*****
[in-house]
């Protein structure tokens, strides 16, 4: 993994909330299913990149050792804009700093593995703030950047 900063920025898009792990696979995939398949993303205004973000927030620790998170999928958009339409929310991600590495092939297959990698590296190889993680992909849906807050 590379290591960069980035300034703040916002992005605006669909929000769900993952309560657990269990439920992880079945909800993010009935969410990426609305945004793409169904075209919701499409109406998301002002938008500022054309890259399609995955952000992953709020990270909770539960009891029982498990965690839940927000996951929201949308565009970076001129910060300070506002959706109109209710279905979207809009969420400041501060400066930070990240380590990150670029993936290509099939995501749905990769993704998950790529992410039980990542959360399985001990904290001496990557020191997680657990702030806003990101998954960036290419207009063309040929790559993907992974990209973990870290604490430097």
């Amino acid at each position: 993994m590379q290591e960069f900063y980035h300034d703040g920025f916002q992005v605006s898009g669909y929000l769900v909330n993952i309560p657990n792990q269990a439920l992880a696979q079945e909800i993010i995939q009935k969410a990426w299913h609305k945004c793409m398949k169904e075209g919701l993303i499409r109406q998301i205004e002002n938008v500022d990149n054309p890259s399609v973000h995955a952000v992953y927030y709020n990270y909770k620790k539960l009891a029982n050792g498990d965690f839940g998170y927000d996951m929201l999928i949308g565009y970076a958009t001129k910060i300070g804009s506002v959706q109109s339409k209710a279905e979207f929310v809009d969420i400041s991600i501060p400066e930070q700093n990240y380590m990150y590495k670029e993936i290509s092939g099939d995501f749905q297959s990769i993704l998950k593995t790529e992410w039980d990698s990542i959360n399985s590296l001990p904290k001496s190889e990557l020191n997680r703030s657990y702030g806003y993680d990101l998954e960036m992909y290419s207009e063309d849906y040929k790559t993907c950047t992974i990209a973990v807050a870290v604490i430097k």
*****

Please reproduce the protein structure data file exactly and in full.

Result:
[in-house]
């Protein structure tokens, strides 16, 4: 993994909330299913990149050792804009700093593995703030950047 900063920025898009792990696979995939398949993303205004973000927030620790998170999928958009339409929310991600590495092939297959990698590296190889993680992909849906807050 590379290591960069980035300034703040916002992005605006669909929000769900993952309560657990269990439920992880079945909800993010009935969410990426609305945004793409169904075209919701499409109406998301002002938008500022054309890259399609995955952000992953709020990270909770539960009891029982498990965690839940927000996951929201949308565009970076001129910060300070506002959706109109209710279905979207809009969420400041501060400066930070990240380590990150670029993936290509099939995501749905990769993704998950790529992410039980990542959360399985001990904290001496990557020191997680657990702030806003990101998954960036290419207009063309040929790559993907992974990209973990870290604490430097």
């Amino acid at each position: 993994m590379q290591e960069f900063y980035h300034d703040g920025f916002q992005v605006s898009g669909y929000l769900v909330n993952i309560p657990n792990q269990a439920l992880a696979q079945e909800i993010i995939q009935k969410a990426w299913h609305k945004c793409m398949k169904e075209g919701l993303i499409r109406q998301i205004e002002n938008v500022d990149n054309p890259s399609v973000h995955a952000v992953y927030y709020n990270y909770k620790k539960l009891a029982n050792g498990d965690f839940g998170y927000d996951m929201l999928i949308g565009y970076a958009t001129k910060i300070g804009s506002v959706q109109s339409k209710a279905e979207f929310v809009d969420i400041s991600i501060p400066e930070q700093n990240y380590m990150y590495k670029e993936i290509s092939g099939d995501f749905q297959s990769i993704l998950k593995t790529e992410w039980d990698s990542i959360n399985s590296l001990p904290k001496s190889e990557l020191n997680r703030s657990y702030g806003y993680d990101l998954e960036m992909y290419s207009e063309d849906y040929k790559t993907c950047t992974i990209a973990v807050a870290v604490i430097k």